Jesse Hutch: Well, in “Freddy vs. Jason,” I was one of the kind-hearted folks. Not really–I was kind of a jerk in the film, and I got killed by Jason Voorhees, who was played by Ken Kirzinger at the time. So doing “Joy Ride” was kind of like a 10-year reunion for Ken and I. I hadn’t seen him since we both worked together in “Freddy vs. Jason.” I think one of the main differences is that in “Freddy vs. Jason,” my character comes and goes and I’m not in the entire film. It was a pretty cool role–I got to do a lot of prosthetics. I actually did the most prosthetics out of anyone in that film. I did about 25-and-a-half hours straight of prosthetics so they could make a body replica of me. However, in “Joy Ride 3,” I’m the guy that makes it through to the end, so I appreciate that.

Do you have a favorite horror film?

Jesse Hutch: To be honest, I thought horrors were kind of funny growing up. I always found them comical. I know that sounds bad, but [with] a lot of the deaths, I’d just be laughing, like “Really? I can’t believe it! It’s too crazy!” But–it might sound funny–but when I saw “Jeepers Creepers,” it freaked me out. I remember watching it–that guy drove that creepy looking truck and the windows were all painted. I think that the movies that are kind-of borderline reality and stick to that during the main plot freak me out a little more. Like “Joy Ride,” for example. The deaths are crazy, but the fact that Rusty Nail’s a truck driver–a lot of guys are truck drivers. It’s a fairly common job. We see trucks come and go, we don’t think twice about it. Rusty Nail goes under the radar, when you start to think about it. Then you meet him and you see his character…He’s a psychopath, basically, but he’s still borderline…a normal human being that you almost feel for him at times. So it’s this weird mix to where you’re like, “The guy actually says some things that make sense,” but he backs them up with this insane killing spree.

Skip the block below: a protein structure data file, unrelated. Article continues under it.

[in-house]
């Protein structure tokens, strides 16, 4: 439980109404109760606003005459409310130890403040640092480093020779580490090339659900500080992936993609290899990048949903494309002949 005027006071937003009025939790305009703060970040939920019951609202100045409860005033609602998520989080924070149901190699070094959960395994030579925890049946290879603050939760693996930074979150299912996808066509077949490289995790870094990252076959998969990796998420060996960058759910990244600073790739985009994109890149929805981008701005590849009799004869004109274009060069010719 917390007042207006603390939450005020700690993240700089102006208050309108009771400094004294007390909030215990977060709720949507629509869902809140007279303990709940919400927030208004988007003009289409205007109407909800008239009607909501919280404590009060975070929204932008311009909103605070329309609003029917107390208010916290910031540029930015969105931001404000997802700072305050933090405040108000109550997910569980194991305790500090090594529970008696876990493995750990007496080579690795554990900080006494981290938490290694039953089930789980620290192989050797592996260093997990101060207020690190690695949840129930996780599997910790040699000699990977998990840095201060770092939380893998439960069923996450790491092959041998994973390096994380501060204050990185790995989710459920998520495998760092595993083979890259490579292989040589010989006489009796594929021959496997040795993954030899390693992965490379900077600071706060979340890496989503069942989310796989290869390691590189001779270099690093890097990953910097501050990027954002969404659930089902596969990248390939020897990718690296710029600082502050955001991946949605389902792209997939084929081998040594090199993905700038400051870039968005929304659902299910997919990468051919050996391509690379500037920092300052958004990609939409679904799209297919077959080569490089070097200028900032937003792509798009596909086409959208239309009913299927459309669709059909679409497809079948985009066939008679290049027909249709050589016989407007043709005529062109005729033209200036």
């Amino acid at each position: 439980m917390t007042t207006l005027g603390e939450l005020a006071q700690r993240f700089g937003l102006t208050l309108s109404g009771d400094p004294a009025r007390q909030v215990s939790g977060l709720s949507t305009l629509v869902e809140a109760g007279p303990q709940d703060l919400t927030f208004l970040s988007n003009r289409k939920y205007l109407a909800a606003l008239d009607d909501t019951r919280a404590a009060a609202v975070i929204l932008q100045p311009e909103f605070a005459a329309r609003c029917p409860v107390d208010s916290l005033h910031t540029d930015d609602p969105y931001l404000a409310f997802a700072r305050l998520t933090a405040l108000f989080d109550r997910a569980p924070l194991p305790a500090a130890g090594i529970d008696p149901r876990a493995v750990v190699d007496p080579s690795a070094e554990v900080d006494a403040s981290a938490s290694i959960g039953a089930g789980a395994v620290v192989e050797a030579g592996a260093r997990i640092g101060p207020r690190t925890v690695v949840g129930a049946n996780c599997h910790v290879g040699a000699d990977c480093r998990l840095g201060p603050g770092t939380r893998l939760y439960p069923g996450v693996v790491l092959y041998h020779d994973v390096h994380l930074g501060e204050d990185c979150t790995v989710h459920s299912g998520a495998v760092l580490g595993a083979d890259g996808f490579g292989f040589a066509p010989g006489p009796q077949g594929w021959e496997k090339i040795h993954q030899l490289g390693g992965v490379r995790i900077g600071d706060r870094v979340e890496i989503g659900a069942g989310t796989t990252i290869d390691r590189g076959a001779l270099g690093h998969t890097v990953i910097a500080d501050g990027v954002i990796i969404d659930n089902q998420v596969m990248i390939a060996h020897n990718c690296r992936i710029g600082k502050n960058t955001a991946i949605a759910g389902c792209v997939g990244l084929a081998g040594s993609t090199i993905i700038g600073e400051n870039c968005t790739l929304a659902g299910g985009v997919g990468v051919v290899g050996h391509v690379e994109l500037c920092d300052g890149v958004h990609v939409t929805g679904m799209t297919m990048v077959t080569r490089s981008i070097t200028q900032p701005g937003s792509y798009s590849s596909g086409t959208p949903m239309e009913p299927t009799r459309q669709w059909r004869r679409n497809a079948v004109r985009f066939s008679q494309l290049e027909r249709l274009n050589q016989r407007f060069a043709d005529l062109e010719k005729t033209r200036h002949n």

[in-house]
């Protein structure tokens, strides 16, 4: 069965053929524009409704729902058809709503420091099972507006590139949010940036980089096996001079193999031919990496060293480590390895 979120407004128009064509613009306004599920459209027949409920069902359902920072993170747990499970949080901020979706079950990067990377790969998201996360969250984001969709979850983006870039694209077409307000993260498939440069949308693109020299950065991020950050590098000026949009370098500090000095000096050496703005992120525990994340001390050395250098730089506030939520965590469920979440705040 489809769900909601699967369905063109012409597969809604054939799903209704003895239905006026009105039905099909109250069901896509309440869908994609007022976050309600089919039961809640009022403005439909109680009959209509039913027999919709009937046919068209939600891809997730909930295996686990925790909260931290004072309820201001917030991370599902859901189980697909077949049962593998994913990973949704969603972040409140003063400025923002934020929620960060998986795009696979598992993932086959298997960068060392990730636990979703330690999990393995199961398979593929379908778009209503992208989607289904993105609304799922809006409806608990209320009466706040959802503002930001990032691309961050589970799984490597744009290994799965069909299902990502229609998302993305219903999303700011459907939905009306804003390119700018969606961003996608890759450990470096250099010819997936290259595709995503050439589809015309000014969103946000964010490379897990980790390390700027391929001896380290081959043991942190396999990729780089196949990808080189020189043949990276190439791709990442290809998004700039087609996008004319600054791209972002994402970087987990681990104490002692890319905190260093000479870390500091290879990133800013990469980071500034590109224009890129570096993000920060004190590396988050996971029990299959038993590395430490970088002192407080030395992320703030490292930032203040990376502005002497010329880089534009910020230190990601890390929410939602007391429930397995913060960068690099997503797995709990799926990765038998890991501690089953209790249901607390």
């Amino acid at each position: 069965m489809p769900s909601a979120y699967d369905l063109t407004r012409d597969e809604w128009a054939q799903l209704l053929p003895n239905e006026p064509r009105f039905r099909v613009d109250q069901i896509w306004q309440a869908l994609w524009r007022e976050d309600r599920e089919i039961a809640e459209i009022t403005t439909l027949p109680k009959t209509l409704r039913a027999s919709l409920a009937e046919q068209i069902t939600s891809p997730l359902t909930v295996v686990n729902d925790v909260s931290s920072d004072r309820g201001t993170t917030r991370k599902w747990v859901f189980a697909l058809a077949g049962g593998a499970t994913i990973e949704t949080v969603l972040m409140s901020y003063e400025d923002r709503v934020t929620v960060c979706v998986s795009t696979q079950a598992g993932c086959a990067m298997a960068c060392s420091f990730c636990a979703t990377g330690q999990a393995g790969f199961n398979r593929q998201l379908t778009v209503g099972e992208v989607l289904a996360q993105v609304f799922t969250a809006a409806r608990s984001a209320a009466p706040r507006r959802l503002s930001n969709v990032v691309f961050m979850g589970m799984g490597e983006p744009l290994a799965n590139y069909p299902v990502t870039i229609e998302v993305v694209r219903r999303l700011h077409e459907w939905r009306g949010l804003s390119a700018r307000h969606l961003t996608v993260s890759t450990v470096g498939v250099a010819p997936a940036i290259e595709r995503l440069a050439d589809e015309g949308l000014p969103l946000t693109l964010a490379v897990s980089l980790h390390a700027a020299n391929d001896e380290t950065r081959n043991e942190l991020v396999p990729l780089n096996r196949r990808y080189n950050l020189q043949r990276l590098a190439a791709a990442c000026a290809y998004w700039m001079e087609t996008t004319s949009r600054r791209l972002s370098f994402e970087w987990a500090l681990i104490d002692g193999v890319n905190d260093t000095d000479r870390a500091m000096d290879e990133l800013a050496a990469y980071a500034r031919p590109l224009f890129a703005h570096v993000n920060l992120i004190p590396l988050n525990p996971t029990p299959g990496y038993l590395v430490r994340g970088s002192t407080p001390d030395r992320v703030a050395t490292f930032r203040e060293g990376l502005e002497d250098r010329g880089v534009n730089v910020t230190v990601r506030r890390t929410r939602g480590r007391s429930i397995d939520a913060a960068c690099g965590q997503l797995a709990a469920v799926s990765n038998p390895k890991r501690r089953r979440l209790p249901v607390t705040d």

If someone new to the “Joy Ride” franchise is coming to see this film, what do you think they’d like about the film and the franchise?

Jesse Hutch: I think that they’re going to enjoy the story. It’s a fun summer movie. I think the pace is quick. I think the deaths are exciting and unexpected. I think the character of Rusty Nail is not your usual character. He’s not some superhero mutant alien injected with super powers. He’s just a guy and at the same time, he comes across like he’s just strong and super calm. I think that his character, combined with our characters–a bunch of young people trying to get to a race, trying to live life who come across Rusty Nail and then death ensues–I think people will enjoy that mix, and it’s in the appropriate amount of time. It’s just long enough–it’s not too short, not too long . It’s a quick movie–you get into it and the story keeps pulling you through.

Jesse Hutch

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Monique Jones blogs about race and culture in entertainment, particularly movies and television. You can read her articles at Racialicious, and her new site, COLOR . You can also listen to her new podcast, What would Monique Say.